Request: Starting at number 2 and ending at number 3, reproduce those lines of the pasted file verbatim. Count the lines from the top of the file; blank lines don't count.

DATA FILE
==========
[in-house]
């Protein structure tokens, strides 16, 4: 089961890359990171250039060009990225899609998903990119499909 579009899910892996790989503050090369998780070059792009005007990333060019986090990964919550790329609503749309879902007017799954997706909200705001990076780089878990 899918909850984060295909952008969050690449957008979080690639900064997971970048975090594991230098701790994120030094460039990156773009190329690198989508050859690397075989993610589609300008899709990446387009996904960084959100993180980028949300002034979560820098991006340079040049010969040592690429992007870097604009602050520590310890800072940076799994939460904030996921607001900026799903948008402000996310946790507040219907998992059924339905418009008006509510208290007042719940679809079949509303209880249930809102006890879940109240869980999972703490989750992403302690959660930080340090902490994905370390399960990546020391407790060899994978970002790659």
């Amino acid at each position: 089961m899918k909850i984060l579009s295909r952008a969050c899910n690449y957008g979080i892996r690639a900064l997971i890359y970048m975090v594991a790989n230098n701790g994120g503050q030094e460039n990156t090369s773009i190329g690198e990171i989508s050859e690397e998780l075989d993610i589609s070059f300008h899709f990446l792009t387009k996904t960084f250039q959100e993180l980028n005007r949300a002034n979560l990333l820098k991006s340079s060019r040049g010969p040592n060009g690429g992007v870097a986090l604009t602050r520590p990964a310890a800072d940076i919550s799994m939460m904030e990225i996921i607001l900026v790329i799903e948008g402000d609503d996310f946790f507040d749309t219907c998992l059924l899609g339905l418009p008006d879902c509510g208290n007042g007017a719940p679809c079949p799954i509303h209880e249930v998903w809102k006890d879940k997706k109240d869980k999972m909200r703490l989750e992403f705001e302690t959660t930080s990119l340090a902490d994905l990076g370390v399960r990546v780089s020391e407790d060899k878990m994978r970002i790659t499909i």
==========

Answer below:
């Protein structure tokens, strides 16, 4: 089961890359990171250039060009990225899609998903990119499909 579009899910892996790989503050090369998780070059792009005007990333060019986090990964919550790329609503749309879902007017799954997706909200705001990076780089878990 899918909850984060295909952008969050690449957008979080690639900064997971970048975090594991230098701790994120030094460039990156773009190329690198989508050859690397075989993610589609300008899709990446387009996904960084959100993180980028949300002034979560820098991006340079040049010969040592690429992007870097604009602050520590310890800072940076799994939460904030996921607001900026799903948008402000996310946790507040219907998992059924339905418009008006509510208290007042719940679809079949509303209880249930809102006890879940109240869980999972703490989750992403302690959660930080340090902490994905370390399960990546020391407790060899994978970002790659």
């Amino acid at each position: 089961m899918k909850i984060l579009s295909r952008a969050c899910n690449y957008g979080i892996r690639a900064l997971i890359y970048m975090v594991a790989n230098n701790g994120g503050q030094e460039n990156t090369s773009i190329g690198e990171i989508s050859e690397e998780l075989d993610i589609s070059f300008h899709f990446l792009t387009k996904t960084f250039q959100e993180l980028n005007r949300a002034n979560l990333l820098k991006s340079s060019r040049g010969p040592n060009g690429g992007v870097a986090l604009t602050r520590p990964a310890a800072d940076i919550s799994m939460m904030e990225i996921i607001l900026v790329i799903e948008g402000d609503d996310f946790f507040d749309t219907c998992l059924l899609g339905l418009p008006d879902c509510g208290n007042g007017a719940p679809c079949p799954i509303h209880e249930v998903w809102k006890d879940k997706k109240d869980k999972m909200r703490l989750e992403f705001e302690t959660t930080s990119l340090a902490d994905l990076g370390v399960r990546v780089s020391e407790d060899k878990m994978r970002i790659t499909i």